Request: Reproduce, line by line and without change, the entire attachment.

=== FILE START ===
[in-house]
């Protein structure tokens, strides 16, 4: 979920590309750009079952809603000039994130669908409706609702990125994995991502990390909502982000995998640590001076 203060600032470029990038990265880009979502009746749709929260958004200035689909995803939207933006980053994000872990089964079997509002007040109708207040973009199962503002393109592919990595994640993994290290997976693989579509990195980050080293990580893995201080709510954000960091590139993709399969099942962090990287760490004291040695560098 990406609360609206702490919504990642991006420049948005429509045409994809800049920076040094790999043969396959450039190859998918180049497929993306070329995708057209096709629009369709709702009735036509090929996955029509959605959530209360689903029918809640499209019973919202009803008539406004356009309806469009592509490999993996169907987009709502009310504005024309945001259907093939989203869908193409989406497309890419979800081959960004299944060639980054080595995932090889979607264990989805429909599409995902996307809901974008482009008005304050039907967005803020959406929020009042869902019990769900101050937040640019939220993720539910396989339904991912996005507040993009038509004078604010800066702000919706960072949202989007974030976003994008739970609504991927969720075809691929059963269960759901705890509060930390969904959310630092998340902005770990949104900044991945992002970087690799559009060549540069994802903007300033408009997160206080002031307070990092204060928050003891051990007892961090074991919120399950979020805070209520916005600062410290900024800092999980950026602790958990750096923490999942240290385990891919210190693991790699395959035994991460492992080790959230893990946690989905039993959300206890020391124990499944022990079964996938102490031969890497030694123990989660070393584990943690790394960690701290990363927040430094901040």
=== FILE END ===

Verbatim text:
[in-house]
């Protein structure tokens, strides 16, 4: 979920590309750009079952809603000039994130669908409706609702990125994995991502990390909502982000995998640590001076 203060600032470029990038990265880009979502009746749709929260958004200035689909995803939207933006980053994000872990089964079997509002007040109708207040973009199962503002393109592919990595994640993994290290997976693989579509990195980050080293990580893995201080709510954000960091590139993709399969099942962090990287760490004291040695560098 990406609360609206702490919504990642991006420049948005429509045409994809800049920076040094790999043969396959450039190859998918180049497929993306070329995708057209096709629009369709709702009735036509090929996955029509959605959530209360689903029918809640499209019973919202009803008539406004356009309806469009592509490999993996169907987009709502009310504005024309945001259907093939989203869908193409989406497309890419979800081959960004299944060639980054080595995932090889979607264990989805429909599409995902996307809901974008482009008005304050039907967005803020959406929020009042869902019990769900101050937040640019939220993720539910396989339904991912996005507040993009038509004078604010800066702000919706960072949202989007974030976003994008739970609504991927969720075809691929059963269960759901705890509060930390969904959310630092998340902005770990949104900044991945992002970087690799559009060549540069994802903007300033408009997160206080002031307070990092204060928050003891051990007892961090074991919120399950979020805070209520916005600062410290900024800092999980950026602790958990750096923490999942240290385990891919210190693991790699395959035994991460492992080790959230893990946690989905039993959300206890020391124990499944022990079964996938102490031969890497030694123990989660070393584990943690790394960690701290990363927040430094901040």